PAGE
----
7. Because I Want Praise From Others
“She’s such a good Catholic; look at how modestly she dresses and wears a chapel veil!” No, that is not at all what wearing a veil is about. If anything, those of us who practice this optional devotion would rather not be called out as holy women. Speaking for myself and those friends who also veil, we are a sorry lot. Our lives have taken us on many crooked paths and self-inflicted detours. We have not always listened when the Holy Ghost whispered, much less when He hit us in the head while shouting at us, like the sinful children we are, to please pay attention.
Women Who Do Veil
Women who veil vary as much as our chapel veils do. We come from all walks of life – cradle Catholics, converts, young, old, Latin Mass devotees, Novus Ordo attendees, married, single, and myriad other characteristics. Even our reasons for covering our heads are numerous. The common ground is our devotion to our beautiful Catholic faith, handed down to us directly from Jesus to his disciples in an unbroken piece of Heaven on Earth.
We seek forgiveness, sin and confess, resolve and fall – but we pick ourselves back up again, keeping our eyes on the Prize. Whether you join us in the devotion of wearing a chapel veil or not, we are your sisters. Let us truly be in communion. Let us pray for one another.
Read about my discernment below:
I’m very drawn to veiling and had a great bonding time with my daughter in law when we purchased my first veil together. That said, when I was looking into it, one Priest told me I would appear “unapproachable”. Sure enough, based on my own experience with some women who veil, this is a danger. You describe veiling as counter to vanity, but here are your own words: “The devotion of wearing a veil should indicate an inner holiness”… so first of all, does that mean those of us who don’t wear veils do not have an inner holiness? Second (and therefore), am I even worthy of a veil? Do you see what I’m getting at? My last and so far unanswered question; if the point of veils is to cover beautiful hair (all glory to God), why are veils so beautiful?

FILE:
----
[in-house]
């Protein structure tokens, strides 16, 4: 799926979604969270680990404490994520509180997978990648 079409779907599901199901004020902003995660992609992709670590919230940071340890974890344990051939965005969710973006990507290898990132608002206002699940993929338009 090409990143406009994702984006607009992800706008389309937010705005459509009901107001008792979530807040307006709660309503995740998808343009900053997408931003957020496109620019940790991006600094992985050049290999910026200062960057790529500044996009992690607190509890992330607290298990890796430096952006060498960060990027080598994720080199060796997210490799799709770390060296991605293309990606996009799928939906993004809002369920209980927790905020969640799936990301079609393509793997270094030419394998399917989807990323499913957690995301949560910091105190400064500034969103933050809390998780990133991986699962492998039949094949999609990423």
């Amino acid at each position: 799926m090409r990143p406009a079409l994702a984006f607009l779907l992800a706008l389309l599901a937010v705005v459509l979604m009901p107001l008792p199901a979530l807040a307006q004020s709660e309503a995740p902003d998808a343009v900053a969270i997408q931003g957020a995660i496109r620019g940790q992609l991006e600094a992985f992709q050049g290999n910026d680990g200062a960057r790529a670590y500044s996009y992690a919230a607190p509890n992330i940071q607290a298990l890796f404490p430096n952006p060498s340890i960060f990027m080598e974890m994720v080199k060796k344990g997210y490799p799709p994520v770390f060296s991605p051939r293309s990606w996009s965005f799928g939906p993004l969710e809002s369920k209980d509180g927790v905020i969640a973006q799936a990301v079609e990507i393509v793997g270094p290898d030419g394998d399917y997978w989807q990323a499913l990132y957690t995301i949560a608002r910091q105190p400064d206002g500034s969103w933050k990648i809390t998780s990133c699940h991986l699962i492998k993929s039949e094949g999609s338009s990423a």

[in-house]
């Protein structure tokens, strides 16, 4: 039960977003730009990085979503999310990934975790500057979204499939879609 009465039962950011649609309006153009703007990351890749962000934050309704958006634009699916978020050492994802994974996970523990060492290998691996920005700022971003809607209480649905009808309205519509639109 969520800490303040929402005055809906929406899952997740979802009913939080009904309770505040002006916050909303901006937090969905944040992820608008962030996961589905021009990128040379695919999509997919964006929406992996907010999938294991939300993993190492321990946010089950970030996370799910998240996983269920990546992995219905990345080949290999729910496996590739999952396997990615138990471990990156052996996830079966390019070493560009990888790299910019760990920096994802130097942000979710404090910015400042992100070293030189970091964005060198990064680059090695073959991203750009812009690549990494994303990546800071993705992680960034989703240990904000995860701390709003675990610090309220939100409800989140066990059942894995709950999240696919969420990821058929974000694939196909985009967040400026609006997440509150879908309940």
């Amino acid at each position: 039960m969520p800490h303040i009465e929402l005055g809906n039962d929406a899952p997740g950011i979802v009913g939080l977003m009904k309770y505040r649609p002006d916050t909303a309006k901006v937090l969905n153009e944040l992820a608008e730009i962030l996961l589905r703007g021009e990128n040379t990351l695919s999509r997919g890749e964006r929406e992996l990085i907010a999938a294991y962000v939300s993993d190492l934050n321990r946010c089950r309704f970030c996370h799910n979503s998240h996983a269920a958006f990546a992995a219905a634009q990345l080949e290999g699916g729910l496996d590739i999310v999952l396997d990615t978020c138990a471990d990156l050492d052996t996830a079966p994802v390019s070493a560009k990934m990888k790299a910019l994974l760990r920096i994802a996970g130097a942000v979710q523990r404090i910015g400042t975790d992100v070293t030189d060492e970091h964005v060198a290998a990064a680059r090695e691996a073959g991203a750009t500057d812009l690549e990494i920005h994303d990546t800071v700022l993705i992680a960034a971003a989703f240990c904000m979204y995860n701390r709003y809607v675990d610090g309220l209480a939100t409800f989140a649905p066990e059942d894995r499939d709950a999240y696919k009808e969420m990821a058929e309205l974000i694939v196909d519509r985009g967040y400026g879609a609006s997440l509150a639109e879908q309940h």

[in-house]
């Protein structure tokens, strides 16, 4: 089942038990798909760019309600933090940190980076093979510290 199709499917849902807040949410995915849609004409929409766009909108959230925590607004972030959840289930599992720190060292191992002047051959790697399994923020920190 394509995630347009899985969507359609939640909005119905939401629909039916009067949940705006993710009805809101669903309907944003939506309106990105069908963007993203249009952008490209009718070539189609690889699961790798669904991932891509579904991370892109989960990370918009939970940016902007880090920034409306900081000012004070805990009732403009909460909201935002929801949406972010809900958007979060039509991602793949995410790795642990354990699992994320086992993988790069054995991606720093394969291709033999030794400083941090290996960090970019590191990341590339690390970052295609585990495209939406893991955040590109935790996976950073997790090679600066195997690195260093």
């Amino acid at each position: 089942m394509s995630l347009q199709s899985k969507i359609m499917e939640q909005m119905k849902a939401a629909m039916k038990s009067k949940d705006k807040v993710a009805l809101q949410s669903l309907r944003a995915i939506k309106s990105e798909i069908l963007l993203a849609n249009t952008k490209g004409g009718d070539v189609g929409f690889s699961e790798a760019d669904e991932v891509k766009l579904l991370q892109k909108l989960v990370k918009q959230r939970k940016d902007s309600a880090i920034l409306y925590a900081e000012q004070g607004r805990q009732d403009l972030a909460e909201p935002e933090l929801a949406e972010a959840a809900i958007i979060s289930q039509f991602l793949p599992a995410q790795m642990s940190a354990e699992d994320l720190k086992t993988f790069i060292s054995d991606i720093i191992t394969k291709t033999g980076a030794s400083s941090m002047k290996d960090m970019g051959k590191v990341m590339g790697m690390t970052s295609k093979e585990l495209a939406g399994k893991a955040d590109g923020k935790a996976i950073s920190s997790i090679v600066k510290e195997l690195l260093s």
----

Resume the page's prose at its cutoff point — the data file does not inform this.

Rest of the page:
Greetings Laura! Yes, some priests have an aversion to anything that seems ‘old school’ to them – the bells at consecration, receiving Him on the tongue, and veils. It is not surprising to have had such a comment. As for the idea that somehow we are unapproachable, I have this to recommend. Make yourself approachable. Smile into people’s eyes. Be helpful to your parish family. Participate in events. Be a true supporter. Our actions portray whether or not we are approachable, not our dress. When I speak of ‘inner holiness’ I am not alluding to any false sense of piety. What I am saying is that we need to illustrate by our manner (and dress/veil is a part of that) that we understand the truth of the Holy Sacrifice of the Mass. That we are worshipping and not just idly passing time for obligation’s sake. It is an outer sign that we are seeking holiness, as God commands us to be holy. It’s not that we have accomplished it, it’s that we are striving. The beauty of our veils is up to individual taste and style. There are some nice, plain veils and there are elaborately beautiful ones. I’m not so much wearing the veil to cover my hair, as I am as a ‘wedding garment’ for the honor of being in His house. Churches, statues, stations of the cross, holy art – all of these are beautiful because they honor and glorify God. I hope that makes sense. I so happy that you commented. God bless!